For too long the medical needs of people affected by neglected tropical diseases (NTDs) have been ignored.
But there are reasons for hope. In some places the tide is turning, as health workers, researchers, governments, affected communities, companies, and others come up with innovative solutions to help end the neglect.
On World NTD Day 2022, here are five innovations that can help bring the #BestScienceForAll.
Mr Assani’s dream: New treatments for river blindness
Democratic Republic of Congo
We start in the village of Makana, Tshopo province deep in the rainforest of the Democratic Republic of Congo (DRC). Since early morning elderly blind people have been arriving at a small health clinic in the centre of the village. Many are holding the hand of a child or grandchild who brought them a great distance, by foot, from their homes.
No one here was born without sight – these patients went blind following years of bites from infected blackflies, which transmit the filarial worms that cause river blindness.
Patients outside the Makana Health Centre – Mr Assani sits in the middle, wearing a multicoloured shirt. Photo credit: Ley Uwera - DNDi
Patients outside the Makana Health Centre – Mr Asani sits in the middle, wearing a multicoloured shirt.
Over the course of the day, they are brought in to see Dr Jean-Pierre Mazakumbe, an ophthalmologist working for the Tshopo health department. ‘People aren’t taking the preventative drugs for river blindness,’ he says, exhausted. ‘There is a real problem here.’
While most patients stay silent during Dr Jean Pierre’s examination, one elderly man doesn’t stop asking questions. His eyes are clouded by the corneal scarring caused by river blindness, but still bright with inquisitive interest.
Alfonse Assani has a unique story. For 30 years he taught in a primary school in the nearby city of Kisangani – eventually fleeing conflict and urban poverty to live in the greener pastures of Makana. Mr Assani knows the science behind river blindness, referring to it by its scientific name onchocerciasis. With great interest, he talks about how it is caused by the parasite onchocerca volvulus, which infected him as he tended to his fields.
Mr Assani also knows the power of innovation. For over an hour he spoke with DNDi’s clinical team, insisting that science is needed for people at risk of river blindness.
Mr Assani’s appeal for innovation, research, and science is at the heart of what we do at DNDi. And partners as far apart as Makana, Geneva, Berlin, and Chicago, are answering his call.
The current drug used for river blindness has helped eliminate the disease in many countries by targeting the young worms (microfilaria) that cause it, but a drug that kills the adult worms (macrofilaria) is also needed.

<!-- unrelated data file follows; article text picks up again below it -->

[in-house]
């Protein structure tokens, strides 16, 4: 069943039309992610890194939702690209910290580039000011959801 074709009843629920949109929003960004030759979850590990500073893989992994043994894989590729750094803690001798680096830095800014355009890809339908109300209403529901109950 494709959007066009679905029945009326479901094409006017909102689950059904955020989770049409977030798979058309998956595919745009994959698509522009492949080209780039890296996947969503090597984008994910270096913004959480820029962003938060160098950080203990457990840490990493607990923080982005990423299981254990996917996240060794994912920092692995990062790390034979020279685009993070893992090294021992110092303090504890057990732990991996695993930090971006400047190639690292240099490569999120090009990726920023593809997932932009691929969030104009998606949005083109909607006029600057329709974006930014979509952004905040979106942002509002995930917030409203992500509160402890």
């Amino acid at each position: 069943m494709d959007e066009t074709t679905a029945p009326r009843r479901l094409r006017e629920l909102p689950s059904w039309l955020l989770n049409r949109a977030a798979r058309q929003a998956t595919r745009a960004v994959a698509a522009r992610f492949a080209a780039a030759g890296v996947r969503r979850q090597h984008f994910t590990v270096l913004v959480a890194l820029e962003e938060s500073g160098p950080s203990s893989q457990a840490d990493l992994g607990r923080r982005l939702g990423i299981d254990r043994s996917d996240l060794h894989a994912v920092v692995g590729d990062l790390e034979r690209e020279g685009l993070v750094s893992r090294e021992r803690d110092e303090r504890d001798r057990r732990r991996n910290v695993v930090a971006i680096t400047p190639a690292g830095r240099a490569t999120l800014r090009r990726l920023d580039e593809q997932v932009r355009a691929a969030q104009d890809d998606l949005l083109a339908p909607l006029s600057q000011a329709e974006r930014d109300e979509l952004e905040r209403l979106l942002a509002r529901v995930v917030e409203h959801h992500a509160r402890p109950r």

‘Despite successful mass drug administration programmes in different parts of Africa, many people have been left behind because there is still no medicine to kill adult filaria worms,’ says Dr Wilfried Mutombo Kalonji, Clinical Project Leader and Medical Manager at DNDi. ‘For too long patients have been neglected, especially in the DRC where these mass administration programmes have not been as successful as in other countries.’
DNDi and partners are committed to innovating for the next generation. The pharmaceutical companies AbbVie and Bayer have teamed up with DNDi to run clinical trials for two potential drug candidates to kill adult worms – trials have already started in Ghana and DRC.
The dedication to innovation runs deep. ‘More than 400 AbbVie scientists worked on our neglected diseases programme,’ says Dale Kempf, retired chemist and Distinguished Research Fellow at AbbVie. ‘Many of those hours were extra hours that people put in the weekend, or the evenings because people were so interested in making an impact in the lives of these patients.’
Learn more about this collaboration here.
Both companies are working with DNDi to develop an innovative ‘macrofilaricidal’ drug and are 100% committed to ensuring that it reaches villages like Makana.
‘In line with Bayer’s purpose ‘Health for All, Hunger for None’, we support DNDi in its mission to develop and provide access to treatments for patients with neglected tropical diseases. Under the leadership of DNDi we are jointly developing emodepside as a novel approach for the treatment of patients living with onchocerciasis, with the aim to eliminate the disease. If clinically successful, Bayer will make emodepside available to all patients in need.’ says Dr Olaf Queckenberg, Head of Chemical and Pharmaceutical Development and Co-chair of the Bayer/DNDi Joint Strategic Committee.
Clinical trials might be the bread and butter of medical innovation, but to make Mr Assani’s dream a reality, much more is needed.
Data for good: East African innovation
The next stop is in Nairobi, Kenya, at the only ‘data centre’ for clinical trials of its kind in Africa. Created by DNDi in 2004, the Data Management and Biostatistics department (DMB) is not only helping DNDi run clinical trials in remote areas of East Africa, but provides a vital service to other organizations through data management and statistical analysis for clinical trials throughout the region.
Since its inception, the centre has managed data for more than 14 clinical trials for leishmaniasis, multidrug-resistant tuberculosis, paediatric HIV, Buruli ulcer and mycetoma. Among the organizations that have partnered with the DMB are the World Health Organization, Médecins Sans Frontières, the British Medical Journal and the Kenya Medical Research Institute.
Before the data centre was established, collecting data from remote clinical trial operations in Kenya, Uganda, Sudan, Ethiopia, and other countries in the region was often a real struggle. And presented a significant barrier to conducting research in the region. Data is a critical resource in clinical research as it provides essential information on patient enrolment, drug efficacy, dosing and safety.
‘In the past, we had to wait for weeks before getting data’, said Dr Yaw Asare-Aboagye, Head of Regional Clinical Operations at DNDi Africa. With the DMB the process is almost instantaneous.
Watch Dr Yaw explain why this is so innovative:
Since most clinical trials for neglected diseases are conducted in resource-limited regions, the DMB has come up with innovative strategies to ensure that clinical trial data is of quality. This includes working with programmes such as OpenClinica to address unique challenges of unreliable electricity, poor road infrastructure, and low internet connectivity.